The double-edged sword that is Berlin orchestra

As some of you know, I have recently taken the pain and spent the money on a lot of Berlin libraries. I now have their strings, winds, and brass basic libraries (I don’t have any of the additional stuff, like brass mutes–but I have my eye on it).

I have been calling Berlin “the elite of the elite.” These libraries are clearly the best of anything I have in my collection, and they’ve kicked most of my other libraries to the curb. You get what you pay for. If you’ve heard my work, I’m a very classical-type composer, and I don’t do a lot of hybrid stuff. Not much in the way of electronic elements in my work, and I don’t lean heavily on the rhythm track. So I need the really well-done proliferation of articulations that Berlin gives. I’m also very melodic, and less textural than a lot of modern composers, so again, articulations are at a premium. Berlin gives you that many times over, and the sound quality surpasses everything else out there–although all the top libraries sound great.

Now, for the downside. It’s a double-edged sword. Because you CAN get more realism with Berlin–because you CAN get the phrasing more like what you’re hearing in your head…you spend the extra time to get there. So while you think Berlin is going to save you time, it really doesn’t. You spend just as much or more time on each instrument, simply because you’re getting somewhere with the time you spend. With other libraries, I might spend less time, but settle, because I can tell that I’m getting diminishing returns with additional time spend contouring and phrasing. “Eh,” I tell myself, “maybe I’ll hire a real player to make that sound right later.”

With Berlin, I can get so close to what a real player would sound like that I go ahead and bother to do it. So it’s not saving me time.

But I think my mock-ups are sounding better than ever. And the time I spend mocking up is more fun, because I’m hearing what I want to hear, rather than hearing some so-so facsimile of it, and hoping that real players will come in for the save later.

This project I’m working on will still end up having lots of live players on it: as great at Berlin is, we are still decades away from making live players irrelevant, if we EVER do. But it’s so much more fun to work now.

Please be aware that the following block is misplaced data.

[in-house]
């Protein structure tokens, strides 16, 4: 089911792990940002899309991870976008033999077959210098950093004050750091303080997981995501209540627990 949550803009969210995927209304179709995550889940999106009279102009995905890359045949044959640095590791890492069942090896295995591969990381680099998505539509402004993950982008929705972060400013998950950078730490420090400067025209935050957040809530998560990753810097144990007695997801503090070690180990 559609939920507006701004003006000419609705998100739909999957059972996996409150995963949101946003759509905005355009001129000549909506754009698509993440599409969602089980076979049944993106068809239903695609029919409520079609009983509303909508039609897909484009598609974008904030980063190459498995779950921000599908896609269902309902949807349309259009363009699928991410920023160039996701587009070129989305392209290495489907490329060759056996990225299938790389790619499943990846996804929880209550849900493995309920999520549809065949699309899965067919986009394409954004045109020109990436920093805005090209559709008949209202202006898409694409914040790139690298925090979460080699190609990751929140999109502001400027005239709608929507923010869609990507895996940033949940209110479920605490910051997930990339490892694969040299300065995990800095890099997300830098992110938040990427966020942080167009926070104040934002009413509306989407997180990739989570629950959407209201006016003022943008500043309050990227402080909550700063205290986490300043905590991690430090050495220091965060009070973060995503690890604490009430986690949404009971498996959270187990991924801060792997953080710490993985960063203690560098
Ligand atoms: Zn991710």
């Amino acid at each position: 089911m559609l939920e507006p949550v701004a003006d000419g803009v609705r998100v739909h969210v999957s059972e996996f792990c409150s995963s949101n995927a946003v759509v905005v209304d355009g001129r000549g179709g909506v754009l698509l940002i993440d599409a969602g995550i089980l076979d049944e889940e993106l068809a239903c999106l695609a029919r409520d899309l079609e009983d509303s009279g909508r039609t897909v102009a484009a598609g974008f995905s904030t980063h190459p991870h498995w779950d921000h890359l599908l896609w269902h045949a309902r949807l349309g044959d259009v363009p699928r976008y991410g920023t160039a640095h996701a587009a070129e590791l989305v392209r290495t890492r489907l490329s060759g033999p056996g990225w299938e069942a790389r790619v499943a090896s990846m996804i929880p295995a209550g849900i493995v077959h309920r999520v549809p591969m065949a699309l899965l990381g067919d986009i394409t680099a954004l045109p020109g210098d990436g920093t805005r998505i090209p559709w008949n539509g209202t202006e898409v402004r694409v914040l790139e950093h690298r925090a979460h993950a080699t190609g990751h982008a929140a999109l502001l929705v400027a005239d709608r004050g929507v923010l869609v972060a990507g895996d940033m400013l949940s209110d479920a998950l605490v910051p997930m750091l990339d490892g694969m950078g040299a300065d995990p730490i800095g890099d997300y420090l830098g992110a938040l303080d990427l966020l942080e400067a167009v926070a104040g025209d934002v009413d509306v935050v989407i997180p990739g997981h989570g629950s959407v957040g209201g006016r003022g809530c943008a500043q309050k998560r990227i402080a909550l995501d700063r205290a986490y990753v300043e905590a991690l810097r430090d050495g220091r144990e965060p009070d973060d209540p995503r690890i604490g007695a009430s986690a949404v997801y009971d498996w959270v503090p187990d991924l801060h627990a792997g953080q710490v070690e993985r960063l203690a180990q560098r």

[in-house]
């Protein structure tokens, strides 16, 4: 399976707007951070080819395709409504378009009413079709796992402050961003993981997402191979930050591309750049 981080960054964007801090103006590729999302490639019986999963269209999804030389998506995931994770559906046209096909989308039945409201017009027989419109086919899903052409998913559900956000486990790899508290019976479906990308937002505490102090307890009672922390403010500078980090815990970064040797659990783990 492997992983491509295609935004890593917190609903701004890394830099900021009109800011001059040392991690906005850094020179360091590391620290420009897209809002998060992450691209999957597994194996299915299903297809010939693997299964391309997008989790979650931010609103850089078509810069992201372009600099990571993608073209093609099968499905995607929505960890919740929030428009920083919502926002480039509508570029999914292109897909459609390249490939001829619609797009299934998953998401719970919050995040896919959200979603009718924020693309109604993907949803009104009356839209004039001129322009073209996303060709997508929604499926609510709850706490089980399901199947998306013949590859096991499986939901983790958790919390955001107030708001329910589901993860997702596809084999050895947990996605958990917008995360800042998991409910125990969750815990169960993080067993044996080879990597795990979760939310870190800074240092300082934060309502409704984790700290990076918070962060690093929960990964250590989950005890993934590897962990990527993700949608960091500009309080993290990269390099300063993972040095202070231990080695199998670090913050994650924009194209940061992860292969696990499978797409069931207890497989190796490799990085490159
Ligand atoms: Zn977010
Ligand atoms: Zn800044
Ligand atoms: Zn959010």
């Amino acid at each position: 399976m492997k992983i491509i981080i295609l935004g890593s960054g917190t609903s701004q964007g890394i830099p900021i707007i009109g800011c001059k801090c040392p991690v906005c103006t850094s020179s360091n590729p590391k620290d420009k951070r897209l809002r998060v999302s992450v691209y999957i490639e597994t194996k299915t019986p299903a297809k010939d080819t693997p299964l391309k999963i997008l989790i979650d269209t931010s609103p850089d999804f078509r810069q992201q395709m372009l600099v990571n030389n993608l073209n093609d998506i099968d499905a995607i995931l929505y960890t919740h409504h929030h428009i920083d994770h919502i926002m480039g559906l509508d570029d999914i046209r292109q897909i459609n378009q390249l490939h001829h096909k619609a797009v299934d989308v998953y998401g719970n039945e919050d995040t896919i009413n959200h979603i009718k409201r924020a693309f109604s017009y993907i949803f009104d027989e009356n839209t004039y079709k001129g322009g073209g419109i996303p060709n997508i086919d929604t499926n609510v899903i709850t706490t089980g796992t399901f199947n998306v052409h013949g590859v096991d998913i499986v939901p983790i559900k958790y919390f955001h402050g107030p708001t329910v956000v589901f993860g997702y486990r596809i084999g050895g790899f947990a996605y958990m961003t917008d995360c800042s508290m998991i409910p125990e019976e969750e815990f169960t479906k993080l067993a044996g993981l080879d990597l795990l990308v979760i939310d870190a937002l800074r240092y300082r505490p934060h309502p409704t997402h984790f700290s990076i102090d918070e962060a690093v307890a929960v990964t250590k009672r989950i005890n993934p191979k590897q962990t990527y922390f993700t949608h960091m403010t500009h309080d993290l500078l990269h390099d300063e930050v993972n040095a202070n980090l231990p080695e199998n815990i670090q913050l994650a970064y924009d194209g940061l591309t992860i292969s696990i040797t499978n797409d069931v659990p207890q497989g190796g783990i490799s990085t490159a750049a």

For those who want to hear what I’m talking about, I’m probably going to enter the piece I’m working on in Mikael’s action music contest this month. So give me a few more days, and you’ll hear it. I’m now using about 95% Berlin. (Percussion is mostly Cinesamples, though.)


Wow this is even more in depth than the other day.

Glad your enjoying Berlin. I agree that Orchestral Tools wed getting a LOT right!

In my own discovery on what makes a good library “good” I’ve learnt one thing that even Berlin is failing to completely grasp.

And it is this:

Though Phrase libraries aren’t ideal due to having to have exactly the right phrase, there’s a happy median that not many libraries are trying to find. And that is a library that possesses both the flexibility that Berlin, performance samples or even Spitfire have with some fixes detail patches that focus on dynamic and intelligent legato/Bow/breath capacities.

What I mean by this is that I incision the future of sampling shifting from the initial sample towards incorporating the sounds of the player and how they play. So a wind/brass instrument might add inhale sounds, tonguing sounds and release trigger key sounds. We’ve seen some libraries incorporate intelligent bowing which is fantastic… but we only see it on solo instruments (which I think is silly as you wouldn’t need many more samples to pull it off).

I feel these types of sounds are the fundamental reason why we get live players, it’s all of the human elements.

I’ve noticed Spitfire adding patches for extended techniques such as breath sound… which I think is great but misses the point ever so slightly.

I may try and incorporate these ideas with a wind instruct of sorts… or perhaps see if I can do it with guitar. I believe this could work really well. What are your thoughts Everett?